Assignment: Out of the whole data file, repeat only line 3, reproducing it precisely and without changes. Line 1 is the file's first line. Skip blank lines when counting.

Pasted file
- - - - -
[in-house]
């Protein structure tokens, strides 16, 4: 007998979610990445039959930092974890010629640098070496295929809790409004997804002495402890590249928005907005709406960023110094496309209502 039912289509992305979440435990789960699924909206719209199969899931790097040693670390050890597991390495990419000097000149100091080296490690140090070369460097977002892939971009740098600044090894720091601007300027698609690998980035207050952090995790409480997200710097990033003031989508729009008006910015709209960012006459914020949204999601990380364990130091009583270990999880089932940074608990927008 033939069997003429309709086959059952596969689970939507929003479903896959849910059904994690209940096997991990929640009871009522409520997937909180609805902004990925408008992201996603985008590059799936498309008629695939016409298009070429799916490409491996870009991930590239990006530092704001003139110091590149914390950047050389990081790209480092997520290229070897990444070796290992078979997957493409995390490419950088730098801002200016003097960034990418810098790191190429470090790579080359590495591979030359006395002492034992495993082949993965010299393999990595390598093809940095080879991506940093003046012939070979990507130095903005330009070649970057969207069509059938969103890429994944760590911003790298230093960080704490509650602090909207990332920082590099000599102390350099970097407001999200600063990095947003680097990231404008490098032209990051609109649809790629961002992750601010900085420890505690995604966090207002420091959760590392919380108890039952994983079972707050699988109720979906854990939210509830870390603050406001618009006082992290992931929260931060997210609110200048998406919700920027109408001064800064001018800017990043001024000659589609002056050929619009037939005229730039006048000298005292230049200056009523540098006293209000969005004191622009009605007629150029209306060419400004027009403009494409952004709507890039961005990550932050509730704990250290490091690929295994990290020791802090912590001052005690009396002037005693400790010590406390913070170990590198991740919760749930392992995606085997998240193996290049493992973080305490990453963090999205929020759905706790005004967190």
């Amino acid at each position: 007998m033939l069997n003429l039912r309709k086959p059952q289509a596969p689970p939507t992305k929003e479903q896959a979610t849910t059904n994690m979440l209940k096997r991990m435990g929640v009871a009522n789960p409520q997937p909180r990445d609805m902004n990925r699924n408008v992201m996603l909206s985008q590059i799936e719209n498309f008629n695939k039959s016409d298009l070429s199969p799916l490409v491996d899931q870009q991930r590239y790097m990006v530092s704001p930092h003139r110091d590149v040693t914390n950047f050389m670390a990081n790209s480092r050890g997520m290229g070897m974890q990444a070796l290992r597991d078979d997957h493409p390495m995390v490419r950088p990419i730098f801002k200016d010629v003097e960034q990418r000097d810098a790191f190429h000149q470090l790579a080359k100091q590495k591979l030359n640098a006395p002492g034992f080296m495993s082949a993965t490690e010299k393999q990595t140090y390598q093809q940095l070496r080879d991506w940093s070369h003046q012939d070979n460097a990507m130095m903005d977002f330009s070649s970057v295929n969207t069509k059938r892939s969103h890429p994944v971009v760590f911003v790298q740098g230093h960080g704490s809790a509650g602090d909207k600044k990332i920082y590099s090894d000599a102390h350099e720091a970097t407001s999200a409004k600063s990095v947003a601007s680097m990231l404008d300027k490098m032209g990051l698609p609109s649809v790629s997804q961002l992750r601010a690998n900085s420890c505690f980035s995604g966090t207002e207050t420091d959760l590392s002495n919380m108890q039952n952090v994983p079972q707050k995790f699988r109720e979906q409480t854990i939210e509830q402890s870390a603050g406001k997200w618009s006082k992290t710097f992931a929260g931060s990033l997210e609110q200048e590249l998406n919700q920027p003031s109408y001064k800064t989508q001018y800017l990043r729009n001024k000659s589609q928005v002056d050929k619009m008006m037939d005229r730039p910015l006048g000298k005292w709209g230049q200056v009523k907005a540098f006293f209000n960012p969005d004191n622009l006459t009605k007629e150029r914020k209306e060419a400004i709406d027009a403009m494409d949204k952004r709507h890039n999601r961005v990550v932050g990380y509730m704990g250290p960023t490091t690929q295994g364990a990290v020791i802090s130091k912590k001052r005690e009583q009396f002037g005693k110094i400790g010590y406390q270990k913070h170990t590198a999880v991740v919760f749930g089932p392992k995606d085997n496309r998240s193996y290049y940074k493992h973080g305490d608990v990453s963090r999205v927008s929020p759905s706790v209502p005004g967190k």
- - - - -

């Amino acid at each position: 007998m033939l069997n003429l039912r309709k086959p059952q289509a596969p689970p939507t992305k929003e479903q896959a979610t849910t059904n994690m979440l209940k096997r991990m435990g929640v009871a009522n789960p409520q997937p909180r990445d609805m902004n990925r699924n408008v992201m996603l909206s985008q590059i799936e719209n498309f008629n695939k039959s016409d298009l070429s199969p799916l490409v491996d899931q870009q991930r590239y790097m990006v530092s704001p930092h003139r110091d590149v040693t914390n950047f050389m670390a990081n790209s480092r050890g997520m290229g070897m974890q990444a070796l290992r597991d078979d997957h493409p390495m995390v490419r950088p990419i730098f801002k200016d010629v003097e960034q990418r000097d810098a790191f190429h000149q470090l790579a080359k100091q590495k591979l030359n640098a006395p002492g034992f080296m495993s082949a993965t490690e010299k393999q990595t140090y390598q093809q940095l070496r080879d991506w940093s070369h003046q012939d070979n460097a990507m130095m903005d977002f330009s070649s970057v295929n969207t069509k059938r892939s969103h890429p994944v971009v760590f911003v790298q740098g230093h960080g704490s809790a509650g602090d909207k600044k990332i920082y590099s090894d000599a102390h350099e720091a970097t407001s999200a409004k600063s990095v947003a601007s680097m990231l404008d300027k490098m032209g990051l698609p609109s649809v790629s997804q961002l992750r601010a690998n900085s420890c505690f980035s995604g966090t207002e207050t420091d959760l590392s002495n919380m108890q039952n952090v994983p079972q707050k995790f699988r109720e979906q409480t854990i939210e509830q402890s870390a603050g406001k997200w618009s006082k992290t710097f992931a929260g931060s990033l997210e609110q200048e590249l998406n919700q920027p003031s109408y001064k800064t989508q001018y800017l990043r729009n001024k000659s589609q928005v002056d050929k619009m008006m037939d005229r730039p910015l006048g000298k005292w709209g230049q200056v009523k907005a540098f006293f209000n960012p969005d004191n622009l006459t009605k007629e150029r914020k209306e060419a400004i709406d027009a403009m494409d949204k952004r709507h890039n999601r961005v990550v932050g990380y509730m704990g250290p960023t490091t690929q295994g364990a990290v020791i802090s130091k912590k001052r005690e009583q009396f002037g005693k110094i400790g010590y406390q270990k913070h170990t590198a999880v991740v919760f749930g089932p392992k995606d085997n496309r998240s193996y290049y940074k493992h973080g305490d608990v990453s963090r999205v927008s929020p759905s706790v209502p005004g967190k």